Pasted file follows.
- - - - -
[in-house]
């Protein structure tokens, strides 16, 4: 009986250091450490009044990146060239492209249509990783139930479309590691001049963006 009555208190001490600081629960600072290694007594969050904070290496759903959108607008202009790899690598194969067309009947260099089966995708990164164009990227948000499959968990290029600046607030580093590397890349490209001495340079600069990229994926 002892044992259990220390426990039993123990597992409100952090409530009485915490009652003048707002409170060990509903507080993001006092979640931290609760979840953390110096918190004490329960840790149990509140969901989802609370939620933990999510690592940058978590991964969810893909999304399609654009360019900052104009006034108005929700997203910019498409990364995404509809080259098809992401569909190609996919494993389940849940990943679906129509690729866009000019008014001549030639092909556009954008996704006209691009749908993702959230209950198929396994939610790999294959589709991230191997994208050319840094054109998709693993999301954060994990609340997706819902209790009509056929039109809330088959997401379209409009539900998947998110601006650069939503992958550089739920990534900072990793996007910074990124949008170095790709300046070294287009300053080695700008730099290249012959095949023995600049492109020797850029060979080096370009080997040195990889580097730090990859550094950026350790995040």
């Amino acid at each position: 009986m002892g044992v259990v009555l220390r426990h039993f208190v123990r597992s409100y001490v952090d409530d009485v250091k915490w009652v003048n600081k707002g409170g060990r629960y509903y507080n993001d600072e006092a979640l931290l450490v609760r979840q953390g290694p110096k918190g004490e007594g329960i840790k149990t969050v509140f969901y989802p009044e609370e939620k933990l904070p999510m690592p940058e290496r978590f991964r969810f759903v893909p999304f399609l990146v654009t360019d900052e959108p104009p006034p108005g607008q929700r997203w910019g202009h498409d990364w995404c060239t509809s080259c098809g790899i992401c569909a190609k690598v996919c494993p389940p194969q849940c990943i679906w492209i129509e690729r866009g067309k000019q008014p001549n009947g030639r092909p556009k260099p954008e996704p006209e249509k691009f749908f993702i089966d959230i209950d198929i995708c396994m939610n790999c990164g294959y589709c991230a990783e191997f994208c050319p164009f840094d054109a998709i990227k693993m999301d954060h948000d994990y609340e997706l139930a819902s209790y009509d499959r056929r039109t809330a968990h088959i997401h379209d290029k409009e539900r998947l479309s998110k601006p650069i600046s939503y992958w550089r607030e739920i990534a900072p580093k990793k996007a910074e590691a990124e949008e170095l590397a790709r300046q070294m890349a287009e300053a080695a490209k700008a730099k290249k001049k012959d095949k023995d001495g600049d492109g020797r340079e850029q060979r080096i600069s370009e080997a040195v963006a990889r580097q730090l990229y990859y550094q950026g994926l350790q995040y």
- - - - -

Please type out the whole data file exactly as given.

[in-house]
């Protein structure tokens, strides 16, 4: 009986250091450490009044990146060239492209249509990783139930479309590691001049963006 009555208190001490600081629960600072290694007594969050904070290496759903959108607008202009790899690598194969067309009947260099089966995708990164164009990227948000499959968990290029600046607030580093590397890349490209001495340079600069990229994926 002892044992259990220390426990039993123990597992409100952090409530009485915490009652003048707002409170060990509903507080993001006092979640931290609760979840953390110096918190004490329960840790149990509140969901989802609370939620933990999510690592940058978590991964969810893909999304399609654009360019900052104009006034108005929700997203910019498409990364995404509809080259098809992401569909190609996919494993389940849940990943679906129509690729866009000019008014001549030639092909556009954008996704006209691009749908993702959230209950198929396994939610790999294959589709991230191997994208050319840094054109998709693993999301954060994990609340997706819902209790009509056929039109809330088959997401379209409009539900998947998110601006650069939503992958550089739920990534900072990793996007910074990124949008170095790709300046070294287009300053080695700008730099290249012959095949023995600049492109020797850029060979080096370009080997040195990889580097730090990859550094950026350790995040």
């Amino acid at each position: 009986m002892g044992v259990v009555l220390r426990h039993f208190v123990r597992s409100y001490v952090d409530d009485v250091k915490w009652v003048n600081k707002g409170g060990r629960y509903y507080n993001d600072e006092a979640l931290l450490v609760r979840q953390g290694p110096k918190g004490e007594g329960i840790k149990t969050v509140f969901y989802p009044e609370e939620k933990l904070p999510m690592p940058e290496r978590f991964r969810f759903v893909p999304f399609l990146v654009t360019d900052e959108p104009p006034p108005g607008q929700r997203w910019g202009h498409d990364w995404c060239t509809s080259c098809g790899i992401c569909a190609k690598v996919c494993p389940p194969q849940c990943i679906w492209i129509e690729r866009g067309k000019q008014p001549n009947g030639r092909p556009k260099p954008e996704p006209e249509k691009f749908f993702i089966d959230i209950d198929i995708c396994m939610n790999c990164g294959y589709c991230a990783e191997f994208c050319p164009f840094d054109a998709i990227k693993m999301d954060h948000d994990y609340e997706l139930a819902s209790y009509d499959r056929r039109t809330a968990h088959i997401h379209d290029k409009e539900r998947l479309s998110k601006p650069i600046s939503y992958w550089r607030e739920i990534a900072p580093k990793k996007a910074e590691a990124e949008e170095l590397a790709r300046q070294m890349a287009e300053a080695a490209k700008a730099k290249k001049k012959d095949k023995d001495g600049d492109g020797r340079e850029q060979r080096i600069s370009e080997a040195v963006a990889r580097q730090l990229y990859y550094q950026g994926l350790q995040y």